Volume 4, Issue 3 (2018)                   IEM 2018, 4(3): 79-85 | Back to browse issues page

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1- Microbiology Department, Pasteur Institute of Iran, Tehran, Iran
2- Razi Vaccine & Serum Research Institute, Agricultural Research, Education & Extension Organisation (AREEO), Karaj, Iran
3- Biology Department, Basic Science Faculty, Science & Research Branch, Islamic Azad University, Tehran, Iran
4- Microbiology Department, Medicine Faculty, Shahed University, Tehran, Iran
5- Microbiology Department, Pasteur Institute of Iran, Tehran, Iran , Shahcheraghifereshteh@yahoo.com
Abstract:   (4121 Views)
Aims: Pertussis is an important vaccine preventable disease. It is still a major cause of infant morbidity and mortality in the world. Although the incidence of pertussis was successfully reduced after vaccination, the resurgence of pertussis has been reported in many countries even with high vaccination coverage. Genetic variation in virulence factors is one of the important causes for pertussis reemergence. We investigated genetic characteristics and allele types of 3 important virulence associated genes, including ptxC, tcfA, and fhaB in clinical B. pertussis isolates collected from different provinces of Iran and vaccine strains.
Materials & Methods: Genomic DNA was extracted and ptxC, tcfA, and fhaB gene regions were amplified, using specific PCR primer. DNA sequencing was performed and data were analyzed.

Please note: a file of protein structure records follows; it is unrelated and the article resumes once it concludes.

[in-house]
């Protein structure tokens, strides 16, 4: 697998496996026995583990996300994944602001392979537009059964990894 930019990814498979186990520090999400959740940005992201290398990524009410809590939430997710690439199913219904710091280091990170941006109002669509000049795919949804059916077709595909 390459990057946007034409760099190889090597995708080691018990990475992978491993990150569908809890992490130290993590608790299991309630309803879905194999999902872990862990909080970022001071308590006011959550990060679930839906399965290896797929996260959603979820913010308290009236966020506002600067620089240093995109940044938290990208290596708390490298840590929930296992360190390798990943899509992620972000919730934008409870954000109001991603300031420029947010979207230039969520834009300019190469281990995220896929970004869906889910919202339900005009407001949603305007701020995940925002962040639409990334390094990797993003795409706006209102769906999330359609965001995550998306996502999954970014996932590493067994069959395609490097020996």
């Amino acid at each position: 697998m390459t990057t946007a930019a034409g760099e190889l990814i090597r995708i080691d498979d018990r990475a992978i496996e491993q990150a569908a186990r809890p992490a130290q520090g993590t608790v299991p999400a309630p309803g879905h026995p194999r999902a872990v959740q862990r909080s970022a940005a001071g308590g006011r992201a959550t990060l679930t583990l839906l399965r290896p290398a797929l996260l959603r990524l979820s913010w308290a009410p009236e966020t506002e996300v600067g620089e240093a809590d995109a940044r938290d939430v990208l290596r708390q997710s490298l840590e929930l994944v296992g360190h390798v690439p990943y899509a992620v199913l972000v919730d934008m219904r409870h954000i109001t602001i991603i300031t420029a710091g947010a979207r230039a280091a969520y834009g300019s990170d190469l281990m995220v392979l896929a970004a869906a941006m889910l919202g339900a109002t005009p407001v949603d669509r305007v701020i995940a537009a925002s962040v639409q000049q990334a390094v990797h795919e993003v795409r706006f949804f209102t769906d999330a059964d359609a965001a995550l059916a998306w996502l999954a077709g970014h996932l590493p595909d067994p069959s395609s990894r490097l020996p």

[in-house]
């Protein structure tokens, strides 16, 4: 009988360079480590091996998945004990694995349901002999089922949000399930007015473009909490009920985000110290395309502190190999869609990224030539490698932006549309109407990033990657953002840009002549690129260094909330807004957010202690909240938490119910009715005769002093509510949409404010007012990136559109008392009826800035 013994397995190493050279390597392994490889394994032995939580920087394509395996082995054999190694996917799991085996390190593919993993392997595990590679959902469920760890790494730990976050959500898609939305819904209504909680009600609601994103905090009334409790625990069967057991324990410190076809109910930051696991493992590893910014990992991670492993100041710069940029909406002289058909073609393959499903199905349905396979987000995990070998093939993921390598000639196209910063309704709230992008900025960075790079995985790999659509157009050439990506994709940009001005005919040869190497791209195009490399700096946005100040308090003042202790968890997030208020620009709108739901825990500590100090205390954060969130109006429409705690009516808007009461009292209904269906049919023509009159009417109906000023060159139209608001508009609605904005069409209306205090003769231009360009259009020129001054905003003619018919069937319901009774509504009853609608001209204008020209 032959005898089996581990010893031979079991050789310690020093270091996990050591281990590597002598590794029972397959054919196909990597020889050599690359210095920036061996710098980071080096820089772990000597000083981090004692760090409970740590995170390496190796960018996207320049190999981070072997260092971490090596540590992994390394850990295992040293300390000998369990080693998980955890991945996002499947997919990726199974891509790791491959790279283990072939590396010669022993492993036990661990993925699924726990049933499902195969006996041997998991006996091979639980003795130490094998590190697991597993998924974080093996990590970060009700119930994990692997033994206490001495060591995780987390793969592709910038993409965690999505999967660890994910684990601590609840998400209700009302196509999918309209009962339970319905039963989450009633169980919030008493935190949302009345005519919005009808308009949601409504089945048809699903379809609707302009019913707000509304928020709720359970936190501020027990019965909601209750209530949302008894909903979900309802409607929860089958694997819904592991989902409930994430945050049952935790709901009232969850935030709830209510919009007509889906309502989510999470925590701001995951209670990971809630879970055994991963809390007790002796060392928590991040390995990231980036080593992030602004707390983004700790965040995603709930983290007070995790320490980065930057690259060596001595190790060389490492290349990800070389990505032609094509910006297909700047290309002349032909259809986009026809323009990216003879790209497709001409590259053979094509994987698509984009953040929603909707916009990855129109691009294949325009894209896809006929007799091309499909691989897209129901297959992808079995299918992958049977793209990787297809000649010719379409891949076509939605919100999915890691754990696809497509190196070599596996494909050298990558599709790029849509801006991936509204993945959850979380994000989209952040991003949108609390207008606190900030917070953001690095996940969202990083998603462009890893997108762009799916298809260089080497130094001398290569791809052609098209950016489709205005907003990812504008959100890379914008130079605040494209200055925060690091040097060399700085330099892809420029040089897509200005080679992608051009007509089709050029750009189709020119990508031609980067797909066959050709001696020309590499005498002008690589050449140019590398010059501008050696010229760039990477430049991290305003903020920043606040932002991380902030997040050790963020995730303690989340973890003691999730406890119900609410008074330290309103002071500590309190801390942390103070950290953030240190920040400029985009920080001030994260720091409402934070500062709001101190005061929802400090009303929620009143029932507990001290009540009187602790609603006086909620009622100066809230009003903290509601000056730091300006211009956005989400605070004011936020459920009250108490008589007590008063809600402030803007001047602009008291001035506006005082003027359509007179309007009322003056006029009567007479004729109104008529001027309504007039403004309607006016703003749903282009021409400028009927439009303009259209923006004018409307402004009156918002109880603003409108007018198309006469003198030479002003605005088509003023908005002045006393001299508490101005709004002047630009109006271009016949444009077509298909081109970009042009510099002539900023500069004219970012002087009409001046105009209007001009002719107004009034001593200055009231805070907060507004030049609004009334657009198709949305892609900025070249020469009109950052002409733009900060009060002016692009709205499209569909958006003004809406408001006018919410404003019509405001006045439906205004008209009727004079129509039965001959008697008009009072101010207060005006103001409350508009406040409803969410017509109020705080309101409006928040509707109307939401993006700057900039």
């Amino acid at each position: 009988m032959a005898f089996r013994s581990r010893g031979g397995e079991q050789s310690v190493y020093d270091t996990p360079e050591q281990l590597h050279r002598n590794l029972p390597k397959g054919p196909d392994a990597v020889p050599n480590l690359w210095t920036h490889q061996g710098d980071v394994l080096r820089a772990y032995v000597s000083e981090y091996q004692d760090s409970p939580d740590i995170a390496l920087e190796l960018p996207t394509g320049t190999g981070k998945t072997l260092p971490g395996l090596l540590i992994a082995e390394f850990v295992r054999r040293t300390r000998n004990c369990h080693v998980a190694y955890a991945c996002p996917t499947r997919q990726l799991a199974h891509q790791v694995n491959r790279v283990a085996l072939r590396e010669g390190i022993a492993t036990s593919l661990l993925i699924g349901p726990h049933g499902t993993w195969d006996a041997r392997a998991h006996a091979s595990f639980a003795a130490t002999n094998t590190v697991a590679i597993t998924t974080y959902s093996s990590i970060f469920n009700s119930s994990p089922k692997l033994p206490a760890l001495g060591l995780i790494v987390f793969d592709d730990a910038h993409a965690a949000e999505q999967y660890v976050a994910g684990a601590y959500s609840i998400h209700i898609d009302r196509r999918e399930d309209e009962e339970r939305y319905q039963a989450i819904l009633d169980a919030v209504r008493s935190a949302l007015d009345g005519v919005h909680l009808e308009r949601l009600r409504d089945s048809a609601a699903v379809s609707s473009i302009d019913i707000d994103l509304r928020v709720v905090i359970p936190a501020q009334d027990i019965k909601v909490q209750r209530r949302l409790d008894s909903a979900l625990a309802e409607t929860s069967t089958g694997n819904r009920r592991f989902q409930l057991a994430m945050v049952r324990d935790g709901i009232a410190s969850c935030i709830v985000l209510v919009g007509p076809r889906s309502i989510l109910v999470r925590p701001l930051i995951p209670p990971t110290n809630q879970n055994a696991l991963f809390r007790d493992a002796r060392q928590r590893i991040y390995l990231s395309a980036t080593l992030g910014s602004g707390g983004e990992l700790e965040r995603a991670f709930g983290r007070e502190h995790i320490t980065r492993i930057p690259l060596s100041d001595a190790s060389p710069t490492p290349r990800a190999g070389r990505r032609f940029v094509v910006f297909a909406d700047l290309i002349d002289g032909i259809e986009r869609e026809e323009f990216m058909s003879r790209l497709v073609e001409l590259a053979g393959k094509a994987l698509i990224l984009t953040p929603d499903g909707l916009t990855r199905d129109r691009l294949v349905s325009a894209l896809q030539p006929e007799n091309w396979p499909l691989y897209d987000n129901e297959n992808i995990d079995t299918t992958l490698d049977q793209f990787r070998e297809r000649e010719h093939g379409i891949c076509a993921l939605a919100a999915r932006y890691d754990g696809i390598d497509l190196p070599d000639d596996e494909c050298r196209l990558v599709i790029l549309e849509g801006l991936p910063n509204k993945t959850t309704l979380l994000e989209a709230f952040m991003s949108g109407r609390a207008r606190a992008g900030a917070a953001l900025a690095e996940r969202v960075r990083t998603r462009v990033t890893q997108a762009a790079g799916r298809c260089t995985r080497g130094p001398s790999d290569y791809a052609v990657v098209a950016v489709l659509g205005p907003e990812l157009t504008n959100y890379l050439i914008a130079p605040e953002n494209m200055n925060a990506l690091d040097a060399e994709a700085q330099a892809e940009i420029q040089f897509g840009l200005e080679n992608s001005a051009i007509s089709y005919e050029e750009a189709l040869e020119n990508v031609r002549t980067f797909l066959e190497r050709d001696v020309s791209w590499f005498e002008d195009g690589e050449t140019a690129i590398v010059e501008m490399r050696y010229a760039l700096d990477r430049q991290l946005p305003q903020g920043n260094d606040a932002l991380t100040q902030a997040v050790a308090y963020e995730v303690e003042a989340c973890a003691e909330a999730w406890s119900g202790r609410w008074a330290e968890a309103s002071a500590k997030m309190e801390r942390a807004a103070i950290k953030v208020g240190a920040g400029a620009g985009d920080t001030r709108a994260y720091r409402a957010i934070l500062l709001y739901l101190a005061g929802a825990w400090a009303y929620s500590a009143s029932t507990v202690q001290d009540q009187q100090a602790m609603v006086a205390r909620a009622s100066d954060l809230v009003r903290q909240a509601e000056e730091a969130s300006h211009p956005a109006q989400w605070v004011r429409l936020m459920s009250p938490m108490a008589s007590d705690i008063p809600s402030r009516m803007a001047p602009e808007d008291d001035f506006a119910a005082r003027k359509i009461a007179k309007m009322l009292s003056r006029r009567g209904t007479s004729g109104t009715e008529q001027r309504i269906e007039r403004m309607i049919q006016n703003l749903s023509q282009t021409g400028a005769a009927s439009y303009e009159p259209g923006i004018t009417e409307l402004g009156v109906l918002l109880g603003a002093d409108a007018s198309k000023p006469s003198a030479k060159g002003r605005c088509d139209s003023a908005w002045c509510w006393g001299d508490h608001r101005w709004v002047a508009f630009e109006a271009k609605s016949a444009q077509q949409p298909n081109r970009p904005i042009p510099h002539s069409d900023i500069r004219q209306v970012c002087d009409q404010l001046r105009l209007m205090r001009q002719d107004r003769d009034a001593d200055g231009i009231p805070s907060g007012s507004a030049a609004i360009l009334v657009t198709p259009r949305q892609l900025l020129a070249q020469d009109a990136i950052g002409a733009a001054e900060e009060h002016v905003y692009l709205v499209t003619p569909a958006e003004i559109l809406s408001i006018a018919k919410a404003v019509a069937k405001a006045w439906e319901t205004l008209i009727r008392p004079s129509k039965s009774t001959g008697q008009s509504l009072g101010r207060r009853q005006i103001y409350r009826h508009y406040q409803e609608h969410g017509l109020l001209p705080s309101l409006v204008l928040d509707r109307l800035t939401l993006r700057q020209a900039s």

Findings: ptxC2, tcfA2, and fhaB1 were the dominant alleles with 87.5%, 97.5%, and 97.5% frequencies, respectively. Vaccine strains B. pertussis 134 and B. pertussis 509 contain the genotypes ptxC2- tcfA2-fhaB1 and ptxC2- tcfA2-fhaB1.
Conclusion: Results for dominant alleles in ptxC2, tcfA2, and fhaB1 genes in Iran are consistent with dominant alleles of other countries such as Netherland, Finland, and Italy. It seems that ptxC2, tcfA2, and fhaB1 are the dominant circulating alleles in many countries after vaccination period, while vaccine strains have different alleles occasionally. More reported cases in recent years despite high coverage vaccination in Iran and genetic distances between clinical and vaccine strains suggest that antigenic changes in virulence factors possibly have an important role in the survival and evolution of the bacteria.
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Article Type: Original Research | Subject: Bacteriology
Received: 2018/04/10 | Accepted: 2019/02/25 | Published: 2018/09/22

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